عنوان مقاله [English]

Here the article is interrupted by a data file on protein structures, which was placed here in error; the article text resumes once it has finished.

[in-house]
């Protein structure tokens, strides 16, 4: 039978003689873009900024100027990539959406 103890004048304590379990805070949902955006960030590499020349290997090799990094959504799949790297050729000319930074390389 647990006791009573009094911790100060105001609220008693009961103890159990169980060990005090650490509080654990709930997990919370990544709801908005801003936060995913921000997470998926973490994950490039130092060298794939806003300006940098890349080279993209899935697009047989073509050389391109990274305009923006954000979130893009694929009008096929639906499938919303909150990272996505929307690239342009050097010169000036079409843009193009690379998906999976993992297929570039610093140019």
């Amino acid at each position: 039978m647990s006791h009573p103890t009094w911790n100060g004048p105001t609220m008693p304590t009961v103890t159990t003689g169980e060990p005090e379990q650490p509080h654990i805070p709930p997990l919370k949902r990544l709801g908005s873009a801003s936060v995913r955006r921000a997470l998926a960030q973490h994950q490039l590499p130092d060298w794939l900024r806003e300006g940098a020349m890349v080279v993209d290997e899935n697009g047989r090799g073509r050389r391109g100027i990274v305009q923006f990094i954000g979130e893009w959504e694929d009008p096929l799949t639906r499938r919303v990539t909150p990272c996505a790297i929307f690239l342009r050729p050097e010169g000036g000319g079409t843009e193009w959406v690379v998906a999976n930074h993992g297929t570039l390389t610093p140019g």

A benevolent conception of insatiable pleasures as instances of happiness, on the one hand, and anti-hedonism as the only way of happiness, on the other, have always been two controversial sides of human interactions with pleasure. In pursuit of an answer to the question of the role played by pleasures in human virtue and happiness, this research deals with the nature and place of pleasure and its relation with virtue and happiness in the view of Seneca the Stoic and Imam Khomeini. Seneca believes value and goo in themselves can only be found in virtue, and happiness consists in the virtue of knowing the true nature of things, of the fact that events are outside of the scope of our wills, and then acting upon this insight and the satisfaction thus obtained. Imam Khomeini sees the good to consist in happiness resulting from rational and theological virtues. Both intellectuals considered psychological hedonism, but they went on different paths: Seneca adopts an anti-hedonistic position, taking pleasure-seeking to be fundamentally blameworthy, such that even the little good in it should be condoned but Imam Khomeini’s semi-hedonistic theory accounts for virtue in terms of the resulting rational pleasure. In this research, we find that neither of the two views can totally reject the role of pleasure, although they both consider virtue as a value. The instrumental value of pleasure has been extensively noticed, and Stoics have also admitted the necessity of desires affecting self-protection, and have paradoxically claimed that the result of achieving virtues is the peace of mind, which is very close to the notion of pleasure.